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From the buzzards perspective...

Random articles that are created as I travel, experience new things, meet new people and discover new insights.

  • Writer's pictureEddy Weiss

The Triangle ShirtWaist Factory Fire, March 25, 1911

This weekend will mark a dark anniversary in America that few even know about. The Triangle shirtwaist factory fire occurred on March 25, 1911 in New York.

It is widely believed that the fire was sparked by a cigarette being smoked on the premises and started on the eighth floor of the Ash Building located at 23-29 Washington Place near Washington Square Park.

Because of the large amounts of materials available, the fire quickly spread upward to the top floors…but that is not half the story.

The Triangle Shirtwaist Factory fire in the Greenwich Village neighborhood was the deadliest industrial disaster in the history of the city as well as being one of the most deadly in American history. The fire caused the death of 146 garment workers, 123 women and 23 men. All of these people died from fire, smoke inhalation and/or falling or jumping from windows to the streets below.

As I said, the factory was located on the floors 8, 9 and 10 of the Asch Building which still stands to this day and is known as the “Brown Building”. The building was relatively new at the time of the fire having been built in 1901.

Because the doors to the stairwells and exits were locked – a common practice at the time to prevent workers from taking unauthorized breaks and to reduce theft] – many of the workers could not escape from the burning building and jumped from the high windows. The fire led to legislation requiring improved factory safety standards nationwide.

About the fire

At approximately 4:40 pm on Saturday, March 25, 1911, as the workday was ending, a fire flared up in a scrap bin under one of the cutter's tables at the northeast corner of the 8th floor. The first fire alarm was sent at 4:45 pm by a passerby on Washington Place who saw smoke coming from the 8th floor. Both owners of the factory were in attendance and had invited their children to the factory on that afternoon.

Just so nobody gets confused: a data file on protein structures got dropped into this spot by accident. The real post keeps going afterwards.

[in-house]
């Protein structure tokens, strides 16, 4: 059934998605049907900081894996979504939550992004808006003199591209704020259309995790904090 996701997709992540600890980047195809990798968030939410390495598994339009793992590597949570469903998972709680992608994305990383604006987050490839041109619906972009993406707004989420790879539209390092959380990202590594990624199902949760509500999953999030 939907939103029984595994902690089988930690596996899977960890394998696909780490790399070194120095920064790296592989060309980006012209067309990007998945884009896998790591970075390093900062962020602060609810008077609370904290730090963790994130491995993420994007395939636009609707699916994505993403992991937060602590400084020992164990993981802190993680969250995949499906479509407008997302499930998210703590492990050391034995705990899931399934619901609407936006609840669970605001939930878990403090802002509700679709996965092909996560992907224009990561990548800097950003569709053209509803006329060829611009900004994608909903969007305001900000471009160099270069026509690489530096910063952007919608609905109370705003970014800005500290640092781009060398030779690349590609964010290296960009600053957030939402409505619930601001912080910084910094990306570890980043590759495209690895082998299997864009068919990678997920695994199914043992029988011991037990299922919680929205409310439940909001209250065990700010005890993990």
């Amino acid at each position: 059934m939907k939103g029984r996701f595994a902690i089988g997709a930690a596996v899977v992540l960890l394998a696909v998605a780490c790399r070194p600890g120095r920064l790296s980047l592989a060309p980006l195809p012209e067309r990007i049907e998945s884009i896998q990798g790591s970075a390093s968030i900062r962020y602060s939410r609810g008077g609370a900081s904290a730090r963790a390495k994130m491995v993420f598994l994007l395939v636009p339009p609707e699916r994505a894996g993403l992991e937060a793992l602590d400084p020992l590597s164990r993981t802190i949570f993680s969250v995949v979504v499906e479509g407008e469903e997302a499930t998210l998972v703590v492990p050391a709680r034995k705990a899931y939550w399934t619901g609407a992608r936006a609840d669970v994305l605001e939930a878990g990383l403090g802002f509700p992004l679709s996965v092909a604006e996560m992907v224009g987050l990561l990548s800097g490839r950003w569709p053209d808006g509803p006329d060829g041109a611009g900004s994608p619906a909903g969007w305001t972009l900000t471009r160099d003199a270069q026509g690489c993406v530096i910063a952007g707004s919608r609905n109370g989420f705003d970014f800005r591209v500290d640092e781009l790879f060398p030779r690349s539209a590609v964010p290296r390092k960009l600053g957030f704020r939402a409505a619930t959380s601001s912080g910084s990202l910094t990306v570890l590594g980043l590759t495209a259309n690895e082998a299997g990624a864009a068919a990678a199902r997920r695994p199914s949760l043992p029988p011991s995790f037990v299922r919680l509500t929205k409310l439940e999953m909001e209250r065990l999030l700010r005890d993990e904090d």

Max Blanck and Isaac Harris, owners of the Triangle Waist Company

The Fire Marshal concluded that the likely cause of the fire was the disposal of an un-extinguished match or cigarette butt in a scrap bin containing two months' worth of accumulated cuttings. Beneath the table in the wooden bin were hundreds of pounds of scraps left over from the several thousand shirtwaists that had been cut at that table.

Although smoking was banned in the factory, cutters were known to sneak cigarettes, exhaling the smoke through their lapels to avoid detection. Although owners Max Blanck and Isaac Harris were known for having had four previous suspicious fires at their companies, arson was not suspected in this case.

Although early references of the death toll ranged from 141 to 148, almost all modern references agree that 146 people died as a result of the fire: 123 women and girls and 23 men.

The first person to jump was a man, and another man was seen kissing a young woman at the window before they both jumped to their deaths.

The fire department arrived quickly but was unable to stop the flames, as their ladders were only long enough to reach as high as the 7th floor. The fallen bodies and falling victims also made it difficult for the fire department to approach the building.

Bodies of workers who jumped from windows to escape

The company's owners, Max Blanck and Isaac Harris survived the fire by fleeing to the building's roof when it began, were indicted on charges of first- and second-degree manslaughter in mid-April; the pair's trial began on December 4, 1911. The prosecution charged that the owners knew the exit doors were locked at the time in question.

The jury acquitted the two men of first- and second-degree manslaughter, but they were found liable of wrongful death during a subsequent civil suit in 1913 in which plaintiffs were awarded compensation in the amount of $75 per deceased victim.

Bodies of the victims being placed in coffins on the sidewalk

In 1913, Blanck was once again arrested for locking the door in his factory during working hours. He was fined $20 which was the minimum amount the fine could be.

As a result of the fire, the American Society of Safety Professionals was founded in New York City on October 14, 1911. Today, The American Society of Safety Professionals (ASSP) is the oldest professional safety organization. Its more than 32,000 members manage, supervise and consult on safety, health and environmental issues in industry, insurance, government and education.

The last living survivor of the fire was Rose Freedman, née Rosenfeld, who died in Beverly Hills, California on February 15, 2001, at the age of 107. She was two days away from her 18th birthday at the time of the fire.

You can view the short 1912 Edison-made silent film, The Crime of Carelessness which tells the story of the fire here (when was the last time you watched a silent film?):


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